SURF­ING IS FREE­DOM

Surfing World - - Contents - Bar­ton Lynch, 1988 World Cham­pion

Midget walked some fine lines over the years. He grew up in a very con­ser­va­tive, An­glo Saxon cul­ture re­ally, as Aus­tralia was in the six­ties. Now, it’s quite easy be­ing in­di­vid­ual be­cause peo­ple re­spect peo­ple. But back then there was a lot of pres­sure from ei­ther side of that de­bate, and he threaded a pretty cool line through it.

It’s be­cause he wasn’t in the clique with the me­dia push of the time. Dur­ing that whole Morn­ing of The Earth gen­er­a­tion the whole thing be­came pop­u­lar cul­ture. His surf­ing rep­u­ta­tion was dis­cred­ited and tar­nished. I don’t feel that he ever got the recog­ni­tion for the surf­ing per­for­mance that he had achieved. I’ve al­ways had my things with the in­dus­try and the me­dia, and the way they play their favourites and their game too. I can al­most un­der­stand why he was how he was, why he was with­drawn from it all, be­cause he didn’t have re­spect for it. I felt like I earnt his trust. At first he didn’t trust me, there was al­ways that stand­off­ish thing. But in the last 10 years I felt him open his arms and open up and tell me things. I’ve quite a few of those surfs where I’ve got to share those real pri­vate times and he and I would sit out the back, and I’d ask ques­tions, be­cause I’m in­quis­i­tive about my cul­ture, and what it is. I feel like I was priv­i­leged to get this inside view. That’s how I kind of un­der­stand that con­cept of the counter-cul­ture and its in­flu­ence on our sport, and how he felt about that. You’d ask him a ques­tion and he’d never an­swer it right away. There’d be this mo­ment of con­tem­pla­tion, he’d stop and you’d see him think and then he would give it to you. He was al­ways sort of de­lib­er­ate and con­trolled and con­sid­ered in his de­liv­ery of things. Nick Car­roll once asked Midget what surf­ing was, and Nick said that he stopped, and had that pro­fes­sor Midget look on his face and then said, “It’s free­dom. It’s free­dom to live out­side of other peo­ple’s ideas.”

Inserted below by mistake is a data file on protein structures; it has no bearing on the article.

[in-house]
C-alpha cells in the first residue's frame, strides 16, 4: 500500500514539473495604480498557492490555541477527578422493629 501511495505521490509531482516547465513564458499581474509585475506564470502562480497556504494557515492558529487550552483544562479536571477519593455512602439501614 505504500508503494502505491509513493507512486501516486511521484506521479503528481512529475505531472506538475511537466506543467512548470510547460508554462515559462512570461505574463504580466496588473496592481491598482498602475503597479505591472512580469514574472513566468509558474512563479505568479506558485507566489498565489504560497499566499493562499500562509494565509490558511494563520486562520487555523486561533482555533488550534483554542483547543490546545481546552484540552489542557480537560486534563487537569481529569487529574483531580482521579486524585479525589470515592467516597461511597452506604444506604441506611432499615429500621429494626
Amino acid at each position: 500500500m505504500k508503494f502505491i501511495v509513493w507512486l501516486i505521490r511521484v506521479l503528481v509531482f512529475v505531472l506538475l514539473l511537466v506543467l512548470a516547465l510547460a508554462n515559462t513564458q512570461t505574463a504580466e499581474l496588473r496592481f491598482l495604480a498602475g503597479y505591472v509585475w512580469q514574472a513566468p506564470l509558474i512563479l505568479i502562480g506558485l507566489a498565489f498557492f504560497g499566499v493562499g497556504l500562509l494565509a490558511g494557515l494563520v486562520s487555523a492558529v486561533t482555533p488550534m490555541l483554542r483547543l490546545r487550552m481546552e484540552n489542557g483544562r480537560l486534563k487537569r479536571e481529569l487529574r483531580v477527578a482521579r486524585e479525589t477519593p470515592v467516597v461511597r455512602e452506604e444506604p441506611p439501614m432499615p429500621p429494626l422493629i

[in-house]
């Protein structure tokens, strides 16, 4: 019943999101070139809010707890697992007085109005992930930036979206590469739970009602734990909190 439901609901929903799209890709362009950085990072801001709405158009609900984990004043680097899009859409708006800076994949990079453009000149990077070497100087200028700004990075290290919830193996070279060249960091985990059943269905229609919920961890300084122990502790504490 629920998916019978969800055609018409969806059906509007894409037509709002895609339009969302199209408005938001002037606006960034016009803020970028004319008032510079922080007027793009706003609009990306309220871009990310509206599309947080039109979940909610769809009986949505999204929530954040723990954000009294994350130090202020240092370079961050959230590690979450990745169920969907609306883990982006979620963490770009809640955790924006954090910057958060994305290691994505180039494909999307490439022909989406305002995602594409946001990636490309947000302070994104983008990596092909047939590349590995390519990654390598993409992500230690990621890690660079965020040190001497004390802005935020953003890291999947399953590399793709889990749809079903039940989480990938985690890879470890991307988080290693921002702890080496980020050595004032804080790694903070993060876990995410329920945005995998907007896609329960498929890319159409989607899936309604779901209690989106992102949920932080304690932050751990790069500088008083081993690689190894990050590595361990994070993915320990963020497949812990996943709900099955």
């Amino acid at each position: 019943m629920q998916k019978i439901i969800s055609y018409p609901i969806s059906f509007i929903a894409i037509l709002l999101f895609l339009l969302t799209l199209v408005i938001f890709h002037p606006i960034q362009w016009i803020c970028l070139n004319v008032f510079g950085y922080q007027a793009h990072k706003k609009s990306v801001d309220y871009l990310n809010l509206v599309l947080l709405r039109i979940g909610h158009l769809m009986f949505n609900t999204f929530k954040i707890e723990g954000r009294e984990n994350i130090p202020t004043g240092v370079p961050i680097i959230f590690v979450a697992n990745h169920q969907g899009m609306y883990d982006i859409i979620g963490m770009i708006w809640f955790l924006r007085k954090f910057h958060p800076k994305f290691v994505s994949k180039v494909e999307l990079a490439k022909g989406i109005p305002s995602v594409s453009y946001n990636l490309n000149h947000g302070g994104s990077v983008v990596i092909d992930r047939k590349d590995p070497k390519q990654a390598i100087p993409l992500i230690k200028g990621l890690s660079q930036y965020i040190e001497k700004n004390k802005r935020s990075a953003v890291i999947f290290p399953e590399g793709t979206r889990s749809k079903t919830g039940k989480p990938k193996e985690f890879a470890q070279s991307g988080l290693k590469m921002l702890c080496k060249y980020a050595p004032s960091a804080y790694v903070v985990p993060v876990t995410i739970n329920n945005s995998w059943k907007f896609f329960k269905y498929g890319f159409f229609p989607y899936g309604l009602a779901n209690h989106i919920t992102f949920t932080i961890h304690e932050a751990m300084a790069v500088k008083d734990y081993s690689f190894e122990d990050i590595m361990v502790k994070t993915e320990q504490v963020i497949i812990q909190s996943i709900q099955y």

The fact that he won ’64, tied for first in ’68 and got sec­ond on a count­back to Fred Hem­mings and got sec­ond in ’70, against the tide of pop­u­lar cul­ture, shows how amaz­ing his surf­ing per­for­mance was.

I don’t think he knew how re­spected he was, and how much peo­ple re­ally thought of him, be­cause it’s re­ally pulled it out of peo­ple, his pass­ing. He had a vi­sion of what his surf­ing should be and could be. And right to the very end he was push­ing for that to be his re­al­ity. Right to the end, he was get­ting out of that hos­pi­tal and he was go­ing surf­ing mate.

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